Policy Roundup: Episode 22, May 29-June 2, 2017

  1. US Intelligence Leaks and implications for the “Five Eyes” and NATO Allies

Recent US intelligence leaks including classified information shared with Russian officials in the Oval Office followed by the leaking of sensitive information from the UK investigation of the Manchester bombing has had repercussions.

Israeli Defense chief Avigdor Lieberman stated that Israel has since tweaked its intelligence-sharing protocols with the US.

Additionally, UK police have since stopped sharing information with the US following the media leak related to the recent Manchester bombings.

Such changes to intelligence sharing with the US has implications for how members of the “Five Eyes” and other NATO allies communicate with each other. In the current US political environment, such leaks also highlight tensions between the intelligence community and the media.

Knowing how important the Five Eyes relationship is to the UK and the US, it speaks volumes when UK officials express public frustration with intelligence leaks. It is however, a relationship that is likely to endure such incidents.

2. Checking in with the NATO Summit

Last week, NATO Secretary General, Jens Stoltenberg, updated NATO Allies on two major agenda items: stepping up NATO’s role in the fight against terrorism and fairer burden sharing within the Alliance.

One new development is the introduction of a new terrorism intelligence cell in Brussels, with the aim of improving intelligence sharing, including on foreign fighters. NATO also plans on joining the Global Coalition fighting ISIS to send a strong political message and unified front against terrorism.

Lastly, it is important to note NATO’s growing expansion eastward, especially meaningful for countries fearful of Russian aggression. Montenegro’s accession to NATO as the 29th ally signals greater support for the Alliance in Eastern Europe.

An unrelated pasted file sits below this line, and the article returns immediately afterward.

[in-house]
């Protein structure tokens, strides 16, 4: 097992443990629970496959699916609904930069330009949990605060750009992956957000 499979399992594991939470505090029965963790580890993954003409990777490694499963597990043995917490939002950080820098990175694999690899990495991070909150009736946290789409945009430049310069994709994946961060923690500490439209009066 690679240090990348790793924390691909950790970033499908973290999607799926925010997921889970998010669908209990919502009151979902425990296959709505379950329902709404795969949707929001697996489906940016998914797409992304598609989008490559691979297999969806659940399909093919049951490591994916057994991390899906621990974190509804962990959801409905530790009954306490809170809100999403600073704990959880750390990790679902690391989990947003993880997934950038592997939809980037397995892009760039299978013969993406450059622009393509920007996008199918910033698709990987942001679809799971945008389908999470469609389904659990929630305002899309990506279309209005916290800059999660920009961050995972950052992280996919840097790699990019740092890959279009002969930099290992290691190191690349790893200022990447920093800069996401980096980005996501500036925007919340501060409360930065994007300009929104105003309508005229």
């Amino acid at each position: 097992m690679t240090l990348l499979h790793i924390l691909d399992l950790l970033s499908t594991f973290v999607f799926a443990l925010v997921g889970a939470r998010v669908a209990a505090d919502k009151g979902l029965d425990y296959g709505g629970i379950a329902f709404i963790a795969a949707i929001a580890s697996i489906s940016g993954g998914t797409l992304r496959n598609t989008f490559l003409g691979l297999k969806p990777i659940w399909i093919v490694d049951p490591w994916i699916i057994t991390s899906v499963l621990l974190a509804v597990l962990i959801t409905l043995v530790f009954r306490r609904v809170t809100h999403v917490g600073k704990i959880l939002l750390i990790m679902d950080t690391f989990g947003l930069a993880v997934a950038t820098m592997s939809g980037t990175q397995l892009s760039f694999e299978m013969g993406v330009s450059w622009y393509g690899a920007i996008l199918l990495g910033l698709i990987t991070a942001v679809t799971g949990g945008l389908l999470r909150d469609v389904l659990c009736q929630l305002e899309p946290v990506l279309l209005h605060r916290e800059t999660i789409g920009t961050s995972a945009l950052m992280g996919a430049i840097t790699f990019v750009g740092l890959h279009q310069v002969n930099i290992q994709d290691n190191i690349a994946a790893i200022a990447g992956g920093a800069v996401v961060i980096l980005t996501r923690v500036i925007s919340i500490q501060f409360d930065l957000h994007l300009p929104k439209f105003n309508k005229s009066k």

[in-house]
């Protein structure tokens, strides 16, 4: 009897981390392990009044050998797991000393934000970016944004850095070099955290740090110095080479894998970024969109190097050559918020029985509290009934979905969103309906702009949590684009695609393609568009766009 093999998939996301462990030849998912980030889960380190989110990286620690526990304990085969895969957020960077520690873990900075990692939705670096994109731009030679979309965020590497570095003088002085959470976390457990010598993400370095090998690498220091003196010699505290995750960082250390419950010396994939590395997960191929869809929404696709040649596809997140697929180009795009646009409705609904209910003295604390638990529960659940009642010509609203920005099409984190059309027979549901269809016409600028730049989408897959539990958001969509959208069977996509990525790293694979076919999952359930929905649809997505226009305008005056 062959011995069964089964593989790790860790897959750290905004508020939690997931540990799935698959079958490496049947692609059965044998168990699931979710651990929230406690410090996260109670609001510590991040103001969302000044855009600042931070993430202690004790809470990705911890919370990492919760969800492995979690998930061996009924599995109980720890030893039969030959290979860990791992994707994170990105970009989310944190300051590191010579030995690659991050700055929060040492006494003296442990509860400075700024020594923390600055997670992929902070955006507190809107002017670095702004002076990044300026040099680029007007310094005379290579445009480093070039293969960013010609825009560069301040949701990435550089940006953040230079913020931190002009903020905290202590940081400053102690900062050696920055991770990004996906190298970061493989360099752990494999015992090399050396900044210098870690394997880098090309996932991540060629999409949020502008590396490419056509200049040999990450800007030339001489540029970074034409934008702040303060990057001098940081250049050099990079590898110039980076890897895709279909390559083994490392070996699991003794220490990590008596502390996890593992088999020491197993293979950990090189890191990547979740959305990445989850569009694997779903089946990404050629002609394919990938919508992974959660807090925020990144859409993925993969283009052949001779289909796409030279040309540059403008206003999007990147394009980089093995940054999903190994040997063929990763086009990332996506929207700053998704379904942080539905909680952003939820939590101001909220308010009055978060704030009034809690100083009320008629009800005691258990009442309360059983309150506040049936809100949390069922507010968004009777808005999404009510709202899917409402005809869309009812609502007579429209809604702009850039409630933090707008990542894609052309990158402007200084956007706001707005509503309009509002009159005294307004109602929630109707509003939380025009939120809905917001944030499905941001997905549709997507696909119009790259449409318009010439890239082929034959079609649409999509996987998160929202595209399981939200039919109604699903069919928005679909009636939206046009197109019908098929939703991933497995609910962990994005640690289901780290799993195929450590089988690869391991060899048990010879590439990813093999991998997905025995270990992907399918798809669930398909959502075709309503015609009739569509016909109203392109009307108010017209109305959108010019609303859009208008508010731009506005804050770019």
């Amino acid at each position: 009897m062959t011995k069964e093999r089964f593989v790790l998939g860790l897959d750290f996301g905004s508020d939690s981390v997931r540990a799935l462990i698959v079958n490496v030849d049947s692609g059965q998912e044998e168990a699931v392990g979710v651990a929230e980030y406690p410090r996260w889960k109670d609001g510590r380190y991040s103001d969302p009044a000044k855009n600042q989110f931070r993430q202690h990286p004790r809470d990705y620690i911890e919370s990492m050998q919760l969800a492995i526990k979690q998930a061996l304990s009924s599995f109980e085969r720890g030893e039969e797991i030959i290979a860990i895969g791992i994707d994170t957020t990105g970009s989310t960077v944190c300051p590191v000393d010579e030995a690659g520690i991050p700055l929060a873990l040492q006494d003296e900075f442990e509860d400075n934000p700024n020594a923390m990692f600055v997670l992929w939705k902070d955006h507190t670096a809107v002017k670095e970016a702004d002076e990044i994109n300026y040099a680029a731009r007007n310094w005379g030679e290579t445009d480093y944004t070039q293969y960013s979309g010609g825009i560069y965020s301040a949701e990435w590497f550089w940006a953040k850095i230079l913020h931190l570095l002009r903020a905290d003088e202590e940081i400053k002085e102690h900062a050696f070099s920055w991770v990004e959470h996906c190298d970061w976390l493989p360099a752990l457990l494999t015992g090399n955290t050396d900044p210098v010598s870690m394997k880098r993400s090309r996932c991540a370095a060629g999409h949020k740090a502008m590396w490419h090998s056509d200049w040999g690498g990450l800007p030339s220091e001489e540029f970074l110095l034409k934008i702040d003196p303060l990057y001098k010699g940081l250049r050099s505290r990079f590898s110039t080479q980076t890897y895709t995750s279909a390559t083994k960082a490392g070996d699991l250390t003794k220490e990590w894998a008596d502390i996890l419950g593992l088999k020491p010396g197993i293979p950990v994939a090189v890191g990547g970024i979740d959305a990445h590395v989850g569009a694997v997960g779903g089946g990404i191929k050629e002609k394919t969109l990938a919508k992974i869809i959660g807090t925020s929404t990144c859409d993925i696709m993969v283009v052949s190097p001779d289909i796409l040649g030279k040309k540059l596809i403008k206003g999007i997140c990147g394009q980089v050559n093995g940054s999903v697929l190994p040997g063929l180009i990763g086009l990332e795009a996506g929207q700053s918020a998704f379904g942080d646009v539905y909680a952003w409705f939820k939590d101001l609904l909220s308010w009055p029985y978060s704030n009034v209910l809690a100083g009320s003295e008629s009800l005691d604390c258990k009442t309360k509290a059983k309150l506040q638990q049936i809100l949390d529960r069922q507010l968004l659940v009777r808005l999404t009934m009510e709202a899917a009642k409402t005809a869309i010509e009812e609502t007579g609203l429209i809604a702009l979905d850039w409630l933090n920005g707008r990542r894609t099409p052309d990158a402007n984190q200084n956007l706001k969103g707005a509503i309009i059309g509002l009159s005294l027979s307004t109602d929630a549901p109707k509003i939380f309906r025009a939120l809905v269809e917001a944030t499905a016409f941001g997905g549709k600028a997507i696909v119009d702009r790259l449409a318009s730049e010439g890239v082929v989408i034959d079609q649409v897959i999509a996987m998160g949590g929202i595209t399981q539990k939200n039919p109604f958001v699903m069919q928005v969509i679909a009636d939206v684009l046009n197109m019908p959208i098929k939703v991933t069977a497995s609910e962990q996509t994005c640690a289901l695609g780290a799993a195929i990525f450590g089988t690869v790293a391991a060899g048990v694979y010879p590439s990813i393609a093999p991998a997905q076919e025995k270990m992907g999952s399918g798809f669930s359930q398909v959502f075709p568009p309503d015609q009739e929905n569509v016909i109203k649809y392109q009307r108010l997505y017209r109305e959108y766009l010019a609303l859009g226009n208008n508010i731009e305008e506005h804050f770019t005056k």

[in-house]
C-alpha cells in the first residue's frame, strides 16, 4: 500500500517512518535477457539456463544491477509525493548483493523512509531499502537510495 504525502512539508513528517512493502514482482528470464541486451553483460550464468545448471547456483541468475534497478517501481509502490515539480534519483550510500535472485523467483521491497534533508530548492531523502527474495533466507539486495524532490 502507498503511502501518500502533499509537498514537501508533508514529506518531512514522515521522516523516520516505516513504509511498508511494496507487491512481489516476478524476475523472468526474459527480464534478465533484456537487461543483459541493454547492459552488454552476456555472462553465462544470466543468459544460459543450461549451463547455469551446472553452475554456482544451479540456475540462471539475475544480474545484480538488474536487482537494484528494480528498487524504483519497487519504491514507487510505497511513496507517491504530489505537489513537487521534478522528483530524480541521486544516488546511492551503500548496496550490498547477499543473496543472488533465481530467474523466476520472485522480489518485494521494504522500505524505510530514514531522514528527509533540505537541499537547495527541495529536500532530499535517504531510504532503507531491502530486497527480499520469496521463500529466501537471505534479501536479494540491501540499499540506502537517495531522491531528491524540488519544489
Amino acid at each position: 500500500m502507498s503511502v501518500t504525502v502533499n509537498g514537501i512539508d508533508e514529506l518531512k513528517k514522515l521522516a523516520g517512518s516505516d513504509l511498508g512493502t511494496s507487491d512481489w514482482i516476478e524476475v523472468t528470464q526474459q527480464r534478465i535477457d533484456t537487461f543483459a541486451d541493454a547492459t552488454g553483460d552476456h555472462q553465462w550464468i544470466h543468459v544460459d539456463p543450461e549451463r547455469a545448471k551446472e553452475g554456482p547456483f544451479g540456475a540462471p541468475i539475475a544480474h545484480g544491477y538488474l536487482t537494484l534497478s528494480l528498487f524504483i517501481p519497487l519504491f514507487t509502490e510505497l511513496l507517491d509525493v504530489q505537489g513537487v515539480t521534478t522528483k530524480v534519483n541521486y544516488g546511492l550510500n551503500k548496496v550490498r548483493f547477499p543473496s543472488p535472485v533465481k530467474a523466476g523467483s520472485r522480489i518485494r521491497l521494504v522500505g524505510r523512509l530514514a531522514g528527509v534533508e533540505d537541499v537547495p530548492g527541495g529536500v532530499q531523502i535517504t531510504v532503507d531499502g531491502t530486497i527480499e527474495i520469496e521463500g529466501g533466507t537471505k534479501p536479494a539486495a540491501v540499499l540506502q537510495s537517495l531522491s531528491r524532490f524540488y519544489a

3. China’s “One Belt, One Road” initiative

Earlier this month, Beijing launched the “One Belt, One Road” initiative better known as the New Silk Road project. This signals a growing participation of China in the global economy which was also reflected by Xi becoming the first Chinese head of state to attend the World Economic Forum.

The goal of this Belt is to run through Central Asia, Iran, Turkey, Eastern Europe and South East Asia, South Asia, Africa and Mediterranean. Both sets of roads end in Western Europe and in essence connect China to Rome via the Middle East. As the US and UK retreat from their leadership of a liberal world order, China’s newest initiative implies that it is ready to fill the vacuum and defend globalization, though likely for its own survival.

China expects to invest up to $1.3 trillion dollars into this project. With China looking to become a greater influence in the world with such an initiative, some have raised the point that such projects can lead smaller nations to end up in commercial relations with China which they cannot sustain.

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